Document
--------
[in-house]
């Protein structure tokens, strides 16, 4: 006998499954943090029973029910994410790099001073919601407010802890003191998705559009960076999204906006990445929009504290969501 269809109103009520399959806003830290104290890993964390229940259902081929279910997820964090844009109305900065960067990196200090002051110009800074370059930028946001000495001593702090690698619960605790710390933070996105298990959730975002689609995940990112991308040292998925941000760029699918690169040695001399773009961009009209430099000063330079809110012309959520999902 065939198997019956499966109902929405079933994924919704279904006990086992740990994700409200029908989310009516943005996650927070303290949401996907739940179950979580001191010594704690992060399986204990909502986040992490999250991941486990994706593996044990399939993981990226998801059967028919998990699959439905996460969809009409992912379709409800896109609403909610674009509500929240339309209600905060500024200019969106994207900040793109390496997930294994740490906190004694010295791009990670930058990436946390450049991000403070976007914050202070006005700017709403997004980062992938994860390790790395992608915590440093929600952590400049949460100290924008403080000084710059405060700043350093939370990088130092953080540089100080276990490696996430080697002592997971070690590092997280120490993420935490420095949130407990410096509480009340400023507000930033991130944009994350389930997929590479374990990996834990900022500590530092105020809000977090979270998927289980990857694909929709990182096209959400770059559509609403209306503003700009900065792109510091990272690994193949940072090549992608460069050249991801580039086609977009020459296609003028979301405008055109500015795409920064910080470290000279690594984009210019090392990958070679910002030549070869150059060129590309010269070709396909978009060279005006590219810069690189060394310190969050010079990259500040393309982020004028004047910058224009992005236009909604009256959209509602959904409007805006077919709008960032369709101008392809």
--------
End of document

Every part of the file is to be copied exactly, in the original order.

[in-house]
């Protein structure tokens, strides 16, 4: 006998499954943090029973029910994410790099001073919601407010802890003191998705559009960076999204906006990445929009504290969501 269809109103009520399959806003830290104290890993964390229940259902081929279910997820964090844009109305900065960067990196200090002051110009800074370059930028946001000495001593702090690698619960605790710390933070996105298990959730975002689609995940990112991308040292998925941000760029699918690169040695001399773009961009009209430099000063330079809110012309959520999902 065939198997019956499966109902929405079933994924919704279904006990086992740990994700409200029908989310009516943005996650927070303290949401996907739940179950979580001191010594704690992060399986204990909502986040992490999250991941486990994706593996044990399939993981990226998801059967028919998990699959439905996460969809009409992912379709409800896109609403909610674009509500929240339309209600905060500024200019969106994207900040793109390496997930294994740490906190004694010295791009990670930058990436946390450049991000403070976007914050202070006005700017709403997004980062992938994860390790790395992608915590440093929600952590400049949460100290924008403080000084710059405060700043350093939370990088130092953080540089100080276990490696996430080697002592997971070690590092997280120490993420935490420095949130407990410096509480009340400023507000930033991130944009994350389930997929590479374990990996834990900022500590530092105020809000977090979270998927289980990857694909929709990182096209959400770059559509609403209306503003700009900065792109510091990272690994193949940072090549992608460069050249991801580039086609977009020459296609003028979301405008055109500015795409920064910080470290000279690594984009210019090392990958070679910002030549070869150059060129590309010269070709396909978009060279005006590219810069690189060394310190969050010079990259500040393309982020004028004047910058224009992005236009909604009256959209509602959904409007805006077919709008960032369709101008392809």